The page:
Uproar over Racial Quotas in French Football

By Gemma Mcdonald | May 6th, 2011 4 Comments



An investigative report by the Mediapart website revealed that numerous managers of the National Technical Directorate (DTN) and the French Football Federation (FFF) approved the “principle of discriminatory quotas” in November 2010. Their objective? To limit the number of players of West African and North African origin.

According to Mediapart, Laurent Blanc — manager of Les Bleus — would have played an active role in those discussions. It is alleged that Blanc highlighted the problem of players who spend three years in training in France and later go abroad to wear other teams’ jerseys. “Something like that cannot not create problems, it applies to the Latin Americans as well,” said Philippe Tournon, press officer of the national team.

At the heart of the problem, the report claims, is growing dissatisfaction among French managers, coaches, and administrators about players who are trained in France, develop into potential national team stars, and who then instead choose — for whatever reason — to represent another country thanks to their double citizenship. “The fact is, there is a large presence of bi-national players at the junior level,” said Fernand Duchaussoy, FFF President, “and some of them later do not want to be part of the national French team.” FIFA rules allow a player with double citizenship to play for a junior national team in one country and still go on to play for another country’s senior national team.

In response to the uproar that followed these revelations, Sports Minister Chantal Jouanno suspended FFF technical director Francois Blaquart, the author of a “quota chart” published on Thursday (May 5) by Mediapart. The explosive issue of racial quotas in French football is embedded in wider debates about immigration, race, and national identity in contemporary France. As Laurent Dubois puts it in Soccer Empire: The World Cup and the Future of France, “When a team takes to the field, the fans say, ‘They are us, and we are them.’ But sometimes that can also force a question: ‘Who are they? And who are we?'”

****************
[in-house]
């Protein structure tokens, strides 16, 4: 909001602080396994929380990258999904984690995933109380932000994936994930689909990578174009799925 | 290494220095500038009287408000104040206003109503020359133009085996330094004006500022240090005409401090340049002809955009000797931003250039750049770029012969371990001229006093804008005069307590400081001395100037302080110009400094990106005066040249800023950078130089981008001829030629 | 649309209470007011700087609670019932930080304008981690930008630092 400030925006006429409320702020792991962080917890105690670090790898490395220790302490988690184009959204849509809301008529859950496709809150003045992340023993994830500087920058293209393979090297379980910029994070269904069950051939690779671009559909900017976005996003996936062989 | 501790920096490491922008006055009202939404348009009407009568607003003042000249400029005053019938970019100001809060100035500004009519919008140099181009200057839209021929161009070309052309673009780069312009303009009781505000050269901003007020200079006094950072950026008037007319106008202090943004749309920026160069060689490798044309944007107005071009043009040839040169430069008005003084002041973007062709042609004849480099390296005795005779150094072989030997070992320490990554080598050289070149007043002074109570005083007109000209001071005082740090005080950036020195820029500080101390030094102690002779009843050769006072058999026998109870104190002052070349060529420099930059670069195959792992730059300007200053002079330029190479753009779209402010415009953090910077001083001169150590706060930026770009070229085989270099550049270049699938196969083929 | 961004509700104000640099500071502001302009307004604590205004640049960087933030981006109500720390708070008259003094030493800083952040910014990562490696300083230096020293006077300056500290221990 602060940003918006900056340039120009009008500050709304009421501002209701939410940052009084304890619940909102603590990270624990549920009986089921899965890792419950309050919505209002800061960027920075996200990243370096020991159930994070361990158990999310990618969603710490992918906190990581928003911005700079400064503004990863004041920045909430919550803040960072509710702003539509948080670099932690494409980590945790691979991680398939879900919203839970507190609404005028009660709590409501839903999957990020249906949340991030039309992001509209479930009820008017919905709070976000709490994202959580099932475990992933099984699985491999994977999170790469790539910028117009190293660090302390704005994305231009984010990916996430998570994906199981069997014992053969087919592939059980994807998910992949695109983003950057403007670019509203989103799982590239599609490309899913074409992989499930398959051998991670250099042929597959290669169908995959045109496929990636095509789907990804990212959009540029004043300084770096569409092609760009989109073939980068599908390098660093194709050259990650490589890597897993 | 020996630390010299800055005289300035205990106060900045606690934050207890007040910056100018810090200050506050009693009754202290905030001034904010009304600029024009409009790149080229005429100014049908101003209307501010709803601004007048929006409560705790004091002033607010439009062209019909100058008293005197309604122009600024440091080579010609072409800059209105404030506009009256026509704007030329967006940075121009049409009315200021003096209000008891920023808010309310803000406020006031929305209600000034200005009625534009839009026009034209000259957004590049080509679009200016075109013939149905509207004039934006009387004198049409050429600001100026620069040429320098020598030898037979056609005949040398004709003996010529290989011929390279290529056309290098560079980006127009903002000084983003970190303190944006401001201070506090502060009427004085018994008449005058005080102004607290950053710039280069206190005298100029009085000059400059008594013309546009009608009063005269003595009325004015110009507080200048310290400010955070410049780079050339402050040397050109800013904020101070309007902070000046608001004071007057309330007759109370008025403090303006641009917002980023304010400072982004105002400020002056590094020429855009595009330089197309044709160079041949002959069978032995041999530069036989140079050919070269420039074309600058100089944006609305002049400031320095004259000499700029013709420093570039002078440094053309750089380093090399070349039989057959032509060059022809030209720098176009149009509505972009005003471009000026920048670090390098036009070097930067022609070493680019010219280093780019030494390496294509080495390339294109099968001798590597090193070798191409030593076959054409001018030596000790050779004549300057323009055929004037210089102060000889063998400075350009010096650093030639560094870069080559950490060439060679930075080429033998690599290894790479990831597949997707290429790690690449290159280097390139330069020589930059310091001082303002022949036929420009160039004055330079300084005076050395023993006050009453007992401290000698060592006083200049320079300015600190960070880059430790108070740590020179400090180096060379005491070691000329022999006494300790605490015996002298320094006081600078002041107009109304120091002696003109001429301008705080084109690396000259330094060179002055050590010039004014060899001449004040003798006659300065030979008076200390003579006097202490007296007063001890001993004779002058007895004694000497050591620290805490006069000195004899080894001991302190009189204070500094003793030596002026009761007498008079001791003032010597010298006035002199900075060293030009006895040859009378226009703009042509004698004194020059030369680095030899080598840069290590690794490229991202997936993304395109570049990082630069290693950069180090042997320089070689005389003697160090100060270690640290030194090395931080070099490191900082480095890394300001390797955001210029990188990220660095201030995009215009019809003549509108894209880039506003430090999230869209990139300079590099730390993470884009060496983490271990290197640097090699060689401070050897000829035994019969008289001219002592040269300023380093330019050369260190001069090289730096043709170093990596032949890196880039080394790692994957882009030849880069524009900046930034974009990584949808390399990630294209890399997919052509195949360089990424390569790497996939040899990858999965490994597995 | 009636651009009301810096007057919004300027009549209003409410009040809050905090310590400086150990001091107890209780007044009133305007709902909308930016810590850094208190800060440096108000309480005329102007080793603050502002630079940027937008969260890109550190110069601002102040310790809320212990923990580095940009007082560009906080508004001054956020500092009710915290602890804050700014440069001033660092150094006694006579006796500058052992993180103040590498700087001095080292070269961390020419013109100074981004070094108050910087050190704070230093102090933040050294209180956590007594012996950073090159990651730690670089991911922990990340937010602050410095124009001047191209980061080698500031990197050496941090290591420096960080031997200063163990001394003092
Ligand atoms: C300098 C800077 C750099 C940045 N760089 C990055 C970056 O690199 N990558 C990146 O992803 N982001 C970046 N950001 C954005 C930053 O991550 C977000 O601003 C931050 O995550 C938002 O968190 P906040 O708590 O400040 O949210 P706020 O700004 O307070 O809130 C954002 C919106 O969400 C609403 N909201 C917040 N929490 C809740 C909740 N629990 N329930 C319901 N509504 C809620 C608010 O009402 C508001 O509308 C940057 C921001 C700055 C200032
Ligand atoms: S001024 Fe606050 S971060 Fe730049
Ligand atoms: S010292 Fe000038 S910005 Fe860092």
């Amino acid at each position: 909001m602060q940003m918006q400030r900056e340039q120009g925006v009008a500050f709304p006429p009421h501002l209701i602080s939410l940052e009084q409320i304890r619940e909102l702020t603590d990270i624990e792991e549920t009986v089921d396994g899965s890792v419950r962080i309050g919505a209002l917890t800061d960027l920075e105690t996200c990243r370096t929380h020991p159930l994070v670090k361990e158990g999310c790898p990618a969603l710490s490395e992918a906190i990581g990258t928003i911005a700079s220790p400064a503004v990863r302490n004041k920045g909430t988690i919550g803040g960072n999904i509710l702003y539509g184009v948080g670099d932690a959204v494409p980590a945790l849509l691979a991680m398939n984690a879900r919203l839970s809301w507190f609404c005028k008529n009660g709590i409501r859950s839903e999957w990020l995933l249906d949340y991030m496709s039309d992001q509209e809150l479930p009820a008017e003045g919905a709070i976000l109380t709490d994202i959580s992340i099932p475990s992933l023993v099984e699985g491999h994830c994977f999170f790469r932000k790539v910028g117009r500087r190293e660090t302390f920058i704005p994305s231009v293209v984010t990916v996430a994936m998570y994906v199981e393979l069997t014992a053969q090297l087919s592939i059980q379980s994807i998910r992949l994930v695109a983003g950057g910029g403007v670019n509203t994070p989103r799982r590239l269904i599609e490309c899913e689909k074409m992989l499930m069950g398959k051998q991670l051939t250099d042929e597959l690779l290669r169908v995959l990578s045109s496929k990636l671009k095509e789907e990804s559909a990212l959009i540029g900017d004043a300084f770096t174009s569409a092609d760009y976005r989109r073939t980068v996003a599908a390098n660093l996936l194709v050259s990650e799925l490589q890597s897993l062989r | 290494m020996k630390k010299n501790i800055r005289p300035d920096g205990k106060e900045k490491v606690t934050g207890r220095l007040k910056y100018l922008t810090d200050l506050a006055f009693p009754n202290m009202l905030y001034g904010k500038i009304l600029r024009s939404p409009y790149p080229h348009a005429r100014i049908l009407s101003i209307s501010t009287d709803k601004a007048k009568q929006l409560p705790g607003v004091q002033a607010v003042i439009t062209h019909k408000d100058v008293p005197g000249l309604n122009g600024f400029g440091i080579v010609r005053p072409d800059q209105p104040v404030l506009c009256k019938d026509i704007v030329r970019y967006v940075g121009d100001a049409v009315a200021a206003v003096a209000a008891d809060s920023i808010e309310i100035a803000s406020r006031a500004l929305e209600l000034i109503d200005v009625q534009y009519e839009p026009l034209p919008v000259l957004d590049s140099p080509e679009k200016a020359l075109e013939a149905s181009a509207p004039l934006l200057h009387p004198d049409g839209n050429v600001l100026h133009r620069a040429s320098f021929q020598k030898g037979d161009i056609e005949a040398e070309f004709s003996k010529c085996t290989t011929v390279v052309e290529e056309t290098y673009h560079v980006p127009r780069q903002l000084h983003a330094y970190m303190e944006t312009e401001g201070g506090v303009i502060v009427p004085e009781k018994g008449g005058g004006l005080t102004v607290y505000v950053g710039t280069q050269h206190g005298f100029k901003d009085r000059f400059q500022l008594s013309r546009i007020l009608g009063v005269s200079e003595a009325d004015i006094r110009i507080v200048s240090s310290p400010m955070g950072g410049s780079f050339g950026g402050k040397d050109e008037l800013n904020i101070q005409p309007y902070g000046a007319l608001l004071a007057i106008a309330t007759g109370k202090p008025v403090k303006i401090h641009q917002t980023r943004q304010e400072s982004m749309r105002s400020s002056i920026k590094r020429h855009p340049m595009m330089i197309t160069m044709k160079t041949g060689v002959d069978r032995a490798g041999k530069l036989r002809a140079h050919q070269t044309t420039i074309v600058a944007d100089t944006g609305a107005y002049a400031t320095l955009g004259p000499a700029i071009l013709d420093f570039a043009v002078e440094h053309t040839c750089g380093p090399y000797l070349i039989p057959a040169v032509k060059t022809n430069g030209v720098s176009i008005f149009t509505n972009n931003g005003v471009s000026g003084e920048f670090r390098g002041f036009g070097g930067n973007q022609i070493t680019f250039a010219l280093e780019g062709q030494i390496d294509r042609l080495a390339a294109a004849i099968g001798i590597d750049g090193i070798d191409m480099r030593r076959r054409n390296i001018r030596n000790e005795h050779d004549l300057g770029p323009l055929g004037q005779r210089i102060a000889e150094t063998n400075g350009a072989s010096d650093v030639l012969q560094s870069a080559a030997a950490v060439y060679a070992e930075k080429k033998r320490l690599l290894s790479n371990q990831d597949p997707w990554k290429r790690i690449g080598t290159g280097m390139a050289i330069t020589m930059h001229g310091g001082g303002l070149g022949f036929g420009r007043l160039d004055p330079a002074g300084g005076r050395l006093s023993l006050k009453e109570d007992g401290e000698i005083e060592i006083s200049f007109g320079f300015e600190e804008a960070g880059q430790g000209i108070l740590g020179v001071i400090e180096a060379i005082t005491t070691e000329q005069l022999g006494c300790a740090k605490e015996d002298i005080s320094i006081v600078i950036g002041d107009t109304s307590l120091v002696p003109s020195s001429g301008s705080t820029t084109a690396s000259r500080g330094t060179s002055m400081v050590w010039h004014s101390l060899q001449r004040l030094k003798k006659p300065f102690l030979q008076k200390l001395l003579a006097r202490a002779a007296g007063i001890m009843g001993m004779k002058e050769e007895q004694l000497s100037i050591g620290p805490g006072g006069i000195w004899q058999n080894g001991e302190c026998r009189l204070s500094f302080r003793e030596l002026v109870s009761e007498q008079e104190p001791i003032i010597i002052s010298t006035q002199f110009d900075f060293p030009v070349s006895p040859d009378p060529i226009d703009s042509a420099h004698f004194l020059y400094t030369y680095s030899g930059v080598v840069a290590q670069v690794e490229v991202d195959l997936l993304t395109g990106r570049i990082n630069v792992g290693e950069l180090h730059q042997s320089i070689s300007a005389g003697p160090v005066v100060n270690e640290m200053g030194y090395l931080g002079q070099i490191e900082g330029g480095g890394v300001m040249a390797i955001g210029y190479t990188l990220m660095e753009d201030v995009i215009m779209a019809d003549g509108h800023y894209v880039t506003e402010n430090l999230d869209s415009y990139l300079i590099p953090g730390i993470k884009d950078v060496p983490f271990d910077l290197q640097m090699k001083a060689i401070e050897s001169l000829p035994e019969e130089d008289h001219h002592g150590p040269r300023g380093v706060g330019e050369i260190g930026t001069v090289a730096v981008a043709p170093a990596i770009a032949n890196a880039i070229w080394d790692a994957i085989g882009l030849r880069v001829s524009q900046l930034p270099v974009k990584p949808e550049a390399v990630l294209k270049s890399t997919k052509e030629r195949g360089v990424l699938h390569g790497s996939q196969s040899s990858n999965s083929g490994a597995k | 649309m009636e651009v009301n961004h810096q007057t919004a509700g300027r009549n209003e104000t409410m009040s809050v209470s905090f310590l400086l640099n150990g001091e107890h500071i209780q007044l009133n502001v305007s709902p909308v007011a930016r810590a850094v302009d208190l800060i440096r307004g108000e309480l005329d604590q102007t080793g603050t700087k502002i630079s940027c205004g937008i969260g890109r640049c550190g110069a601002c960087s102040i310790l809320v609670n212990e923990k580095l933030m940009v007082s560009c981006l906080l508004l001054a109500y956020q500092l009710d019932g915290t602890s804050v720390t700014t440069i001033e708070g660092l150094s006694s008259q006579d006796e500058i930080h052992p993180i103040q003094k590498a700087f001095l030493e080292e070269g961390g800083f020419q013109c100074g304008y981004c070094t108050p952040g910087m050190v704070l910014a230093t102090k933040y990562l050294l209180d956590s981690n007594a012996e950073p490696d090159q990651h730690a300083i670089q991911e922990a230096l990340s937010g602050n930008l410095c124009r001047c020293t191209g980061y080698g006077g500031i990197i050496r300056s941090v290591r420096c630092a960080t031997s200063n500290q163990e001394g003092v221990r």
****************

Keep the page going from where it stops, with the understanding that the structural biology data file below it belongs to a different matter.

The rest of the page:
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4 Comments

Solomon Waliaula

May 6th, 2011 | 12:49 pm    


This race quota issue is very intriguing! Am inclined to think that when a European youth programme trains players, it ideally nourishes the ‘football academy’ at large, which cuts across race, nationality, religious belief and so on. These players also ‘practice’ their profession across the globe. It is in this way that football can be properly termed as a world sport!

John Harpham

May 7th, 2011 | 8:42 am    


Although this development is not surprising, given the often xenophobic anger that surrounded the French team’s demise last summer, it is peculiarly unsuitable as a strategy to re-build the national team in France.

First, there is the bitter irony that the complaint of many fans last summer that the national team had too many bi-national, black or Arab, players, while the stated premise of the quotas is that too many bi-national players are choosing to play for other national teams. Which is it? And second, there is the historical fact that the rise of French soccer at the developmental, club and national levels coincided not with the tightening of discriminatory policies but with the lifting of quotas in the 1980s and 1990s.

On the one hand, it is a convincing argument that France–like Spain seems to have done–needs to work harder to cultivate young stars born in the country–although of course you have to realize, in saying that, that this demographic includes the children of recent immigrants of whatever race. And I think it is reasonable that there is a resentment among some in the FFF about players who come to France for their entire football formation, only to leave it when it comes time to play for a national team.

But on the other hand, when it comes to soccer in a complex nationality like France, discrimination is clearly not the way forward. This is true as a matter of football strategy: you want to have the best players possible; and if you are losing them to other nations, you should look at the attractiveness of your own national climate rather than cut yourself off to talent. But it is also true as a matter of political symbolism. Football in France is about more than just sport, and the racist attitudes that underpin the arguments for quotas are just not acceptable in the light of day in the 21st century.

Afrika

May 12th, 2011 | 11:21 pm    


Rights…every player has rights i guess! think of accepting a position on a National team with very talented players competing for the same position and for every game you start on the bench (thats if you are given chance to show up for that game). Now players will trade such circumstances for team that will accord them on the first 11. Note that this is besides Racial factors!

Peter

May 17th, 2011 | 6:53 pm    


Interesting take on this awful mess over at Laurent Dubois’s Soccer Politics blog:

http://sites.duke.edu/wcwp/2011/05/11/thuram-blanc-zidane/

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